When I think of finest screenplays written, I always think of this masterful mobster flick. The dialogue cracks, sizzles and keeps coming at you at a fever pitch – so authentic to the prohibition era that it is set in – and oh so very smart (“take your flunky and dangle”). As is the case with all of their films, the Coen Brothers get wonderful performances from their impressive ensemble that includes Albert Finney, Marcia Gay Harden, Jon Polito (again), and J.E. Freeman. Gabriel Byrne is perfectly cast and the wise-cracking poetry just oozes from his lips like honey. As the film’s nucleus, Byrne holds it all together – he is strong, witty and merciful. And it should be to no one’s surprise that John Turturro as Bernie Bernbaum rocks the house. It constantly amazes me how much Turturro adds to the supporting roles he plays (see Film #4). The climatic scene where Byrne’s Tom Reagan takes Turturro out to the middle of the woods (Miller’s Crossing) to shoot him dead is riveting and always has me on the edge of my seat. It is wonderful work and Turturro doesn’t hold back one tiny bit. One of their more violent films, Miller’s Crossing is beautifully shot and the costume design and art direction are without flaws. It also keeps you on your toes – who is double-crossing who? Who is working for who? Who is going to get rubbed out next? I know we all think of The Godfather trilogy and Goodfellas when we think of cinema’s greatest mobster flicks, but this deserves to be strongly placed in the Top 5. And that, my friends, is the rumpus!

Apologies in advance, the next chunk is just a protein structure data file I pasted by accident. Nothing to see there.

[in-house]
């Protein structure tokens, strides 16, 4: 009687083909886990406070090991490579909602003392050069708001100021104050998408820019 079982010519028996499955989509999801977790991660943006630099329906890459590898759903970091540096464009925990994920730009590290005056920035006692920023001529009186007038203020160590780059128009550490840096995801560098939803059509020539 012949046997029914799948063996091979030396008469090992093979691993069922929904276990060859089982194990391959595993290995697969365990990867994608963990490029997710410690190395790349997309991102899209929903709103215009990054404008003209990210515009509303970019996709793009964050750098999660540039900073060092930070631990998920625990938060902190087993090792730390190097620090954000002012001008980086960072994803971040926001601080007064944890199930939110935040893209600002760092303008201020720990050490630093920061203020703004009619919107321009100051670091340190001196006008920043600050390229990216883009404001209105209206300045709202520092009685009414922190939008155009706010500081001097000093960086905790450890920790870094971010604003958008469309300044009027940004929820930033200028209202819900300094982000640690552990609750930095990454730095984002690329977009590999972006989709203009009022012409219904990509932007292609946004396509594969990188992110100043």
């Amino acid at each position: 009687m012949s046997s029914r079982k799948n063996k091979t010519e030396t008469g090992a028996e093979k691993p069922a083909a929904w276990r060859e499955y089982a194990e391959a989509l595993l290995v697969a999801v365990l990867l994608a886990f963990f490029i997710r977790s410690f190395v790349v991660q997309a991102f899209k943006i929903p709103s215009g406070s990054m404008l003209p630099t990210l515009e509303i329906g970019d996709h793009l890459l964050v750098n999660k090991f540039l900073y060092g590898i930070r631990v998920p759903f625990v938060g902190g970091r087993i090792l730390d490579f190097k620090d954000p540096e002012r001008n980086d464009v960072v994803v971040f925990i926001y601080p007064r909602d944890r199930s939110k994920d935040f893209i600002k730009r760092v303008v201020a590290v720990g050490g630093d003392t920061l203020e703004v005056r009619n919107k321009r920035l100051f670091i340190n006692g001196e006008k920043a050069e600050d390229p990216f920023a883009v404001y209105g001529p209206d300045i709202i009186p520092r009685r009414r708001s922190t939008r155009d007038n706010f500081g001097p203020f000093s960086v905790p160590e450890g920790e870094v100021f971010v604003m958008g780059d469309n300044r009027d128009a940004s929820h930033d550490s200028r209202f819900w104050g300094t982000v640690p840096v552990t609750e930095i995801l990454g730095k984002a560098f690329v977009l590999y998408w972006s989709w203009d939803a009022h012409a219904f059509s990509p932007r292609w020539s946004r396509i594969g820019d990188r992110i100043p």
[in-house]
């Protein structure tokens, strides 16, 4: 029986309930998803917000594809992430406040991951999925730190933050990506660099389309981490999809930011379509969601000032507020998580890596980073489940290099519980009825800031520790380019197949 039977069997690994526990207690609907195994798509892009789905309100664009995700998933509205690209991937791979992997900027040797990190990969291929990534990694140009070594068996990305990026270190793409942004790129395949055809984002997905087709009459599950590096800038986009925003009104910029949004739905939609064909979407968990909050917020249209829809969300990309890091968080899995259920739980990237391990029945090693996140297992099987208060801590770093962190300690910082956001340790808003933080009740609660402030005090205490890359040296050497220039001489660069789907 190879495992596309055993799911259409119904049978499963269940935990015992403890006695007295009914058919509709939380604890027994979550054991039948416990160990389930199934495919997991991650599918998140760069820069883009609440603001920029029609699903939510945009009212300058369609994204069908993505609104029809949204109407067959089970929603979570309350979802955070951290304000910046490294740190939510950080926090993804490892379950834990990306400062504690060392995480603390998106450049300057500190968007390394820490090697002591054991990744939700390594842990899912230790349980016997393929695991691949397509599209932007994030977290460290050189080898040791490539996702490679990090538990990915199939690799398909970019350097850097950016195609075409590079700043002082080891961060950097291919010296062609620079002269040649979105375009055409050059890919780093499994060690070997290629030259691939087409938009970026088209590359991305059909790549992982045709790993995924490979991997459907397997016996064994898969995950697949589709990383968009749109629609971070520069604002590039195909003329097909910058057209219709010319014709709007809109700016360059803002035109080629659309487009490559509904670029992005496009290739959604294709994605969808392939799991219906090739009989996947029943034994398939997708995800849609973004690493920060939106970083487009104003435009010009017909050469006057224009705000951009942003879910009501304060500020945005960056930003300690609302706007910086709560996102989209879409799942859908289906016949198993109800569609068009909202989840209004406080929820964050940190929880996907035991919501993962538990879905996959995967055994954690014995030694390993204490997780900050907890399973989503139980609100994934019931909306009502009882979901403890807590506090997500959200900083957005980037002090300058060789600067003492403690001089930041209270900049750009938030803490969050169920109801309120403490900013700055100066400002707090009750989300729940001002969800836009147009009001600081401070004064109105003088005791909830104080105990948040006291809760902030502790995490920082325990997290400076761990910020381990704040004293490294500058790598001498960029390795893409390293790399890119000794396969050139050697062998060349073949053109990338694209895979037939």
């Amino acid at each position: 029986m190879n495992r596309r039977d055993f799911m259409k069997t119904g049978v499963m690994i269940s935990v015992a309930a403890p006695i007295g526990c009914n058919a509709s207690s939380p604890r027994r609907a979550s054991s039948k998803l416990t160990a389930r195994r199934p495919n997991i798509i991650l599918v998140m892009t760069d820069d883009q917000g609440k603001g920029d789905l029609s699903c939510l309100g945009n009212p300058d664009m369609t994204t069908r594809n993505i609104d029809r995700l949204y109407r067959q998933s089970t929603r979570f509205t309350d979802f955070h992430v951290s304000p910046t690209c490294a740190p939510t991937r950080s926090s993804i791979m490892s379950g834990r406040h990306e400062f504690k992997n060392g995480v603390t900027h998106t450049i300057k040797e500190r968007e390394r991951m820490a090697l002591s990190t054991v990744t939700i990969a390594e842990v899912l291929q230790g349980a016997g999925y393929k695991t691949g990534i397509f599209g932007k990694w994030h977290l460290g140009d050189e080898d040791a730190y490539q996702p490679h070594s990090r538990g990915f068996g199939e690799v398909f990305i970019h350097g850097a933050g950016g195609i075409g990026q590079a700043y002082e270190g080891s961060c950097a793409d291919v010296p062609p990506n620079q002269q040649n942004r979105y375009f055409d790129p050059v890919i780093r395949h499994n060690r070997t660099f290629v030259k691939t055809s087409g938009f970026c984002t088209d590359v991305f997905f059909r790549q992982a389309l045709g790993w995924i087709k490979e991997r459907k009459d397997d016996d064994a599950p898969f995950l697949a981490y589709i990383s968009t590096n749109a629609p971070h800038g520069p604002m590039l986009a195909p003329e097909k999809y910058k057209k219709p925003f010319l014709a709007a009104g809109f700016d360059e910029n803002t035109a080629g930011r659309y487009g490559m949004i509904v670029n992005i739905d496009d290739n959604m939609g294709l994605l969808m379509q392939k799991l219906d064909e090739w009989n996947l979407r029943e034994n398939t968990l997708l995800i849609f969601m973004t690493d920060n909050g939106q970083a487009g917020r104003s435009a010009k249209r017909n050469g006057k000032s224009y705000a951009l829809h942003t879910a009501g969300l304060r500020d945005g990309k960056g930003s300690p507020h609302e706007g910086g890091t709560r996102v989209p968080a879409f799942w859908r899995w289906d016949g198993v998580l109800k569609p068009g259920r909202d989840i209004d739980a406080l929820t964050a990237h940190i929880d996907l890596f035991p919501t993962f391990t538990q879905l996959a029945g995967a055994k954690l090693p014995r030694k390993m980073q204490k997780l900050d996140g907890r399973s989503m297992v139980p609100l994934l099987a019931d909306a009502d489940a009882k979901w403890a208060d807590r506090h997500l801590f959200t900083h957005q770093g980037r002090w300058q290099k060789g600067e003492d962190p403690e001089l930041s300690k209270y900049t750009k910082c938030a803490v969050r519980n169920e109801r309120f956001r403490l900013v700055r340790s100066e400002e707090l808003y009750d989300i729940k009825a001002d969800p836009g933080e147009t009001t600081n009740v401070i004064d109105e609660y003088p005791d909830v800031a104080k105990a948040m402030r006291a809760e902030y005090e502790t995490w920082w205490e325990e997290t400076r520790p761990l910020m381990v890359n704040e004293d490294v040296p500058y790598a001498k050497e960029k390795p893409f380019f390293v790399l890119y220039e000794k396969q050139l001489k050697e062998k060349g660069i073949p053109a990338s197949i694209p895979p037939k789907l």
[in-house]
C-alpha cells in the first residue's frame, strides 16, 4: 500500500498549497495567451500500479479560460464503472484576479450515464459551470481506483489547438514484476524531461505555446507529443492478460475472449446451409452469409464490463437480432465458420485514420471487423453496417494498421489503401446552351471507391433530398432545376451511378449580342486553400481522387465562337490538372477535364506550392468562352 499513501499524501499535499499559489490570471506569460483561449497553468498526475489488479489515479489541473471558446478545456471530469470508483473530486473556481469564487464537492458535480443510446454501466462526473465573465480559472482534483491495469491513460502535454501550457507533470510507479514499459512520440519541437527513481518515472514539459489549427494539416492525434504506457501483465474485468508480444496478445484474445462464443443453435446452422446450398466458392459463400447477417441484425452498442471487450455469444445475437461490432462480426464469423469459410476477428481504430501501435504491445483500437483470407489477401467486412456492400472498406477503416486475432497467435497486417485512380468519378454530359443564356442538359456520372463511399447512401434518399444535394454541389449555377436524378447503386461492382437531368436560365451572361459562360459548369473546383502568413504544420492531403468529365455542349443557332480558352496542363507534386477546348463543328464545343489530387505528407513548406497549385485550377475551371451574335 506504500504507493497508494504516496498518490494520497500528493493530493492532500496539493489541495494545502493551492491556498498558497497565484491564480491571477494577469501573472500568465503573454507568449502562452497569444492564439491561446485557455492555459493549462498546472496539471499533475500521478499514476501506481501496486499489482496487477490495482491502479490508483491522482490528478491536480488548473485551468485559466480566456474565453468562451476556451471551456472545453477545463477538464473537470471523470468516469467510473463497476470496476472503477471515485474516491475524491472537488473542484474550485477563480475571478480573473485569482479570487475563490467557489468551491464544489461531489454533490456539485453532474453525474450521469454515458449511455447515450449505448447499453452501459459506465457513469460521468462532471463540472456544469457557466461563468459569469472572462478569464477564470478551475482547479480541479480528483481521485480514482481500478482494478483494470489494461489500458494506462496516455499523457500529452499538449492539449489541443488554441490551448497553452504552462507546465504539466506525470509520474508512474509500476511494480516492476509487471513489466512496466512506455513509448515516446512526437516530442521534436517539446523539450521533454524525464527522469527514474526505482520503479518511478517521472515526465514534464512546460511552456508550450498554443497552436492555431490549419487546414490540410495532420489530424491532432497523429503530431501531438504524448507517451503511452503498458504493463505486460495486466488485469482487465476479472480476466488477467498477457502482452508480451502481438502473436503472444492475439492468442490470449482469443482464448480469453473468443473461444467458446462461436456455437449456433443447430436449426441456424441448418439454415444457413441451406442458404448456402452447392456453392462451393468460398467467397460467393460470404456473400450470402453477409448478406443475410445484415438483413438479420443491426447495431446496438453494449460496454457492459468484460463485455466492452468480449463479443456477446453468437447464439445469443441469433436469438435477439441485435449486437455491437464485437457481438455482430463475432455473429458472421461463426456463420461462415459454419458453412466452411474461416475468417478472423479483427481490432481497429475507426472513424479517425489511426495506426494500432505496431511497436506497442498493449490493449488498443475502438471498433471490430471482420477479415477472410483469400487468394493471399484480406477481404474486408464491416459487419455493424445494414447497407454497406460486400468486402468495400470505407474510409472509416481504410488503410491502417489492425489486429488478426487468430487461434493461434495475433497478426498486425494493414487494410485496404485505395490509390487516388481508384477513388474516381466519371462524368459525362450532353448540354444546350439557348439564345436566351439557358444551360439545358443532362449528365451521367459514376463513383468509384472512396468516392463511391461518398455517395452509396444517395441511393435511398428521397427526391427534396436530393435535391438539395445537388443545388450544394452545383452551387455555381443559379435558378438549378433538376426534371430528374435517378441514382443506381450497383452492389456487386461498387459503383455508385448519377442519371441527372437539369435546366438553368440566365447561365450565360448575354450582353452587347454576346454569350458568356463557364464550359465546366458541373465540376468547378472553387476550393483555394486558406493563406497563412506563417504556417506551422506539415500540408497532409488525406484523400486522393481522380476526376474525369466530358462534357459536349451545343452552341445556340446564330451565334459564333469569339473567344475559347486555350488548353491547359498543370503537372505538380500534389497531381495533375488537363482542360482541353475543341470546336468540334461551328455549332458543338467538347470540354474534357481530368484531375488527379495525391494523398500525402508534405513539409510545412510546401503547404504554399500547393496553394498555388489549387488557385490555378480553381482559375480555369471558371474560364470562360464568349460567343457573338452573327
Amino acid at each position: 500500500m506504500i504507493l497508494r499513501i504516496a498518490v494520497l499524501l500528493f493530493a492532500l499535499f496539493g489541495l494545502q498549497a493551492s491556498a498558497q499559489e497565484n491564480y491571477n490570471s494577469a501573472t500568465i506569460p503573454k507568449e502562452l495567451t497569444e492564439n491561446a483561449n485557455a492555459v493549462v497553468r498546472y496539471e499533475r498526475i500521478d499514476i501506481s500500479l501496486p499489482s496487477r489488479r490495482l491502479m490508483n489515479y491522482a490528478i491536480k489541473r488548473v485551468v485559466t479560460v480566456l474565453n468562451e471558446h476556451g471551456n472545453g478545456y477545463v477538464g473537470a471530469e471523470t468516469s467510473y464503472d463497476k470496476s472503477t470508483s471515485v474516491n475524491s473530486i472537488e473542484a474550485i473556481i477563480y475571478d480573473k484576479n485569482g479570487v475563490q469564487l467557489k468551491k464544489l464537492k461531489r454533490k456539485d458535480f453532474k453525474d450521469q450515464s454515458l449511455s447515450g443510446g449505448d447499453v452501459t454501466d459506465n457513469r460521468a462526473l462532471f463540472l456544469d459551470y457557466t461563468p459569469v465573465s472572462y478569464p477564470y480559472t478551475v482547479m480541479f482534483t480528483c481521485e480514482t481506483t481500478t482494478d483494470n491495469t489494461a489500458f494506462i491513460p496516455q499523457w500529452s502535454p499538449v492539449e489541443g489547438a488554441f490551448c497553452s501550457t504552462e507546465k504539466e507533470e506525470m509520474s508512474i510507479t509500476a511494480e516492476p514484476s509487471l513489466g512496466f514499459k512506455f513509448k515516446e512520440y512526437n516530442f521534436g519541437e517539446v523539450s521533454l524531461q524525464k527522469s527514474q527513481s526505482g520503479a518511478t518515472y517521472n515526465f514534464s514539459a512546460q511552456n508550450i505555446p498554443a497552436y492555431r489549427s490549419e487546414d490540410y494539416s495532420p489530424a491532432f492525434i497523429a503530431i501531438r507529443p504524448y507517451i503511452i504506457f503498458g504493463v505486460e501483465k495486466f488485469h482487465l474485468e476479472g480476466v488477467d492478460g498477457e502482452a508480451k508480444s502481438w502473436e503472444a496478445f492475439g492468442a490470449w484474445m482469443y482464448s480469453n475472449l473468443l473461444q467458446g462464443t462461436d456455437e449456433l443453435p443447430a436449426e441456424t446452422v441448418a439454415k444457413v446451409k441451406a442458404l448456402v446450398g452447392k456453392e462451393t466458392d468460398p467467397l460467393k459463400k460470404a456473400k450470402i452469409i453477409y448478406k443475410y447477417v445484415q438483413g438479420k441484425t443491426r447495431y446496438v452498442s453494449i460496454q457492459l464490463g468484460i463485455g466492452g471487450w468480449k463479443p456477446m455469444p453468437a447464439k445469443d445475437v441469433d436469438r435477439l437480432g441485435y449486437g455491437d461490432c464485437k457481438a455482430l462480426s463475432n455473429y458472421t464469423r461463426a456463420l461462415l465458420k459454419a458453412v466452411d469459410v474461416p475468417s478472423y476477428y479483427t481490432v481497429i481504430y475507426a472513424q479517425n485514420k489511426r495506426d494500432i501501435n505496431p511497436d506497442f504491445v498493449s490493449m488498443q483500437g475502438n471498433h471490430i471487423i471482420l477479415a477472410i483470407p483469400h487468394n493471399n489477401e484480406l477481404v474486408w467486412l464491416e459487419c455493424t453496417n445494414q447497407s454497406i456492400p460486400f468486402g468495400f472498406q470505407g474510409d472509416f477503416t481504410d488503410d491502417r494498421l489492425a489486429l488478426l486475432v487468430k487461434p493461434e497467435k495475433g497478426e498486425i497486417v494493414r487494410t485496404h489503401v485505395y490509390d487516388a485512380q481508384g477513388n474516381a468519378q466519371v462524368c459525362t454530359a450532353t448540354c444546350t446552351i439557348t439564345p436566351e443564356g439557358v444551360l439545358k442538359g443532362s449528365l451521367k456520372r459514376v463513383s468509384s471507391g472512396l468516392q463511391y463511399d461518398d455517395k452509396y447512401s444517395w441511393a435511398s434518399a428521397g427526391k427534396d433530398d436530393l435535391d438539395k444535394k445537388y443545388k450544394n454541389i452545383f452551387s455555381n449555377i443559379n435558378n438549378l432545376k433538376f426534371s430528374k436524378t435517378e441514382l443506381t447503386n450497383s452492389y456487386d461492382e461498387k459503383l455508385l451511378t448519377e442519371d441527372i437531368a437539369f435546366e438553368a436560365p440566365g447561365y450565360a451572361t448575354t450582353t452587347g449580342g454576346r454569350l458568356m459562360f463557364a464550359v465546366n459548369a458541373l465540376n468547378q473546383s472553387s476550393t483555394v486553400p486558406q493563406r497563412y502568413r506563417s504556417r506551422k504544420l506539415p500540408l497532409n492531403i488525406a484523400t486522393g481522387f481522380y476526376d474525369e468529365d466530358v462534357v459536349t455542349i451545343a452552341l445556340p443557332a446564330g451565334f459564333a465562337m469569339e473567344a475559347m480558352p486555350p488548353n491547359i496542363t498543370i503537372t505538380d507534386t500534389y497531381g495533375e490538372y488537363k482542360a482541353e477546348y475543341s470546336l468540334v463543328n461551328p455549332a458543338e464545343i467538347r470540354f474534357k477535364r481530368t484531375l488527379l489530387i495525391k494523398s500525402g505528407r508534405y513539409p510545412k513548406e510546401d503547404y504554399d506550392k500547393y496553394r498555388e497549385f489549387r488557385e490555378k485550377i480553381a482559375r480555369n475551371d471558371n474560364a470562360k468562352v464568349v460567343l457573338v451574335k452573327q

1. Barton Fink (1991)
This one is a no-brainer for me. This haunting (oftentimes funny) film has always fascinated and entertained me, while never losing tread on the wheels with many repeat viewings. In fact, I seem to catch something new each time. John Turturro, one of our most underrated actors, takes the lead here as a New York playwright who suddenly becomes the toast of Broadway. The lure of Hollywood success and money reels him in and Barton now finds himself in a hellish west coast hotel writing a motion picture about a wrestler. John Goodman is brilliant as his ominous neighbor, Charlie Meadows. Turturro is mesmerizing as the often-troubled intellectual writer and his chemistry with Goodman is ever-engaging. Michael Lerner, John Mahoney, Judy Davis and Jon Polito turn in outstanding performances as well. The film is filled with quirky characters and dialogue that have become standard fare in most of the Coen Brothers’ works. No strangers to period pieces, the Coens beautifully capture the look and feel of 1941. Exquisite art direction, a haunting score and superb cinematography – the film never caves in and gives you all the answers. It challenges its audience and forces you to figure it out, which I admire and appreciate. Not a movie for those who don’t embrace and appreciate the voice of the Coens’, to be sure. But a brilliant film — perhaps their closest to a masterpiece yet. Then again, perhaps it is.
In my estimation, these are some of the finest films made in the past 25 years — and they don’t show any signs of slowing down or fading out. The Coen Brothers are master storytellers who seem to do just about everything right — and to this one film buff, have no equal in the industry at present.